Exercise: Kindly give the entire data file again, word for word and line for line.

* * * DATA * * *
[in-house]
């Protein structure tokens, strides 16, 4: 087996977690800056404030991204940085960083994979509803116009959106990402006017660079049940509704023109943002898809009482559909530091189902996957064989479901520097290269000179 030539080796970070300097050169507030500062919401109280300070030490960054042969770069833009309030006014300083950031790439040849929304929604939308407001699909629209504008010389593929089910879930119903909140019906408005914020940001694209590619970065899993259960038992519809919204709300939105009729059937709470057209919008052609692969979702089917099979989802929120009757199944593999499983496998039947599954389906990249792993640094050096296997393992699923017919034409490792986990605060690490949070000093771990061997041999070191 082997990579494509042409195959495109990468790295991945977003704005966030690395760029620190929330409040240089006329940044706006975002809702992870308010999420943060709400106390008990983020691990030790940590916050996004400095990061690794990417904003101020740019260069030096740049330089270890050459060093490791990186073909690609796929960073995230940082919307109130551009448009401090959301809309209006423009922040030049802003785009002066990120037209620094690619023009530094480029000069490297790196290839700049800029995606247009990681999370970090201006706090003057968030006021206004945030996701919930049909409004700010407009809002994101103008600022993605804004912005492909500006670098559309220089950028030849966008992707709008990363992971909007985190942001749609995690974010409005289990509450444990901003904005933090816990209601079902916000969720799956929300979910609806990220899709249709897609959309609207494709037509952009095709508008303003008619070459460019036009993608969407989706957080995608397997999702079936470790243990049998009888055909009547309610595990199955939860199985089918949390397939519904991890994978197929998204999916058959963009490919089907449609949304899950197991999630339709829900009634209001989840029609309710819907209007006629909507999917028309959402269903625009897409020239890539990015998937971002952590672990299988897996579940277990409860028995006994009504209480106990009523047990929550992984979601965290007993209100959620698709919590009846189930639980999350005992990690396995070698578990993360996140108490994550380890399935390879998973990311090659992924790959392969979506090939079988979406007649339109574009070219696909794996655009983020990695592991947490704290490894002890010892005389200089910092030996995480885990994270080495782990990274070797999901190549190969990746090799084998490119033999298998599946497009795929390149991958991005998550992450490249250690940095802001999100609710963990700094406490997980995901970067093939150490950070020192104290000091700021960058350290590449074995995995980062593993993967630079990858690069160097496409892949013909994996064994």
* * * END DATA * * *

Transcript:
[in-house]
């Protein structure tokens, strides 16, 4: 087996977690800056404030991204940085960083994979509803116009959106990402006017660079049940509704023109943002898809009482559909530091189902996957064989479901520097290269000179 030539080796970070300097050169507030500062919401109280300070030490960054042969770069833009309030006014300083950031790439040849929304929604939308407001699909629209504008010389593929089910879930119903909140019906408005914020940001694209590619970065899993259960038992519809919204709300939105009729059937709470057209919008052609692969979702089917099979989802929120009757199944593999499983496998039947599954389906990249792993640094050096296997393992699923017919034409490792986990605060690490949070000093771990061997041999070191 082997990579494509042409195959495109990468790295991945977003704005966030690395760029620190929330409040240089006329940044706006975002809702992870308010999420943060709400106390008990983020691990030790940590916050996004400095990061690794990417904003101020740019260069030096740049330089270890050459060093490791990186073909690609796929960073995230940082919307109130551009448009401090959301809309209006423009922040030049802003785009002066990120037209620094690619023009530094480029000069490297790196290839700049800029995606247009990681999370970090201006706090003057968030006021206004945030996701919930049909409004700010407009809002994101103008600022993605804004912005492909500006670098559309220089950028030849966008992707709008990363992971909007985190942001749609995690974010409005289990509450444990901003904005933090816990209601079902916000969720799956929300979910609806990220899709249709897609959309609207494709037509952009095709508008303003008619070459460019036009993608969407989706957080995608397997999702079936470790243990049998009888055909009547309610595990199955939860199985089918949390397939519904991890994978197929998204999916058959963009490919089907449609949304899950197991999630339709829900009634209001989840029609309710819907209007006629909507999917028309959402269903625009897409020239890539990015998937971002952590672990299988897996579940277990409860028995006994009504209480106990009523047990929550992984979601965290007993209100959620698709919590009846189930639980999350005992990690396995070698578990993360996140108490994550380890399935390879998973990311090659992924790959392969979506090939079988979406007649339109574009070219696909794996655009983020990695592991947490704290490894002890010892005389200089910092030996995480885990994270080495782990990274070797999901190549190969990746090799084998490119033999298998599946497009795929390149991958991005998550992450490249250690940095802001999100609710963990700094406490997980995901970067093939150490950070020192104290000091700021960058350290590449074995995995980062593993993967630079990858690069160097496409892949013909994996064994």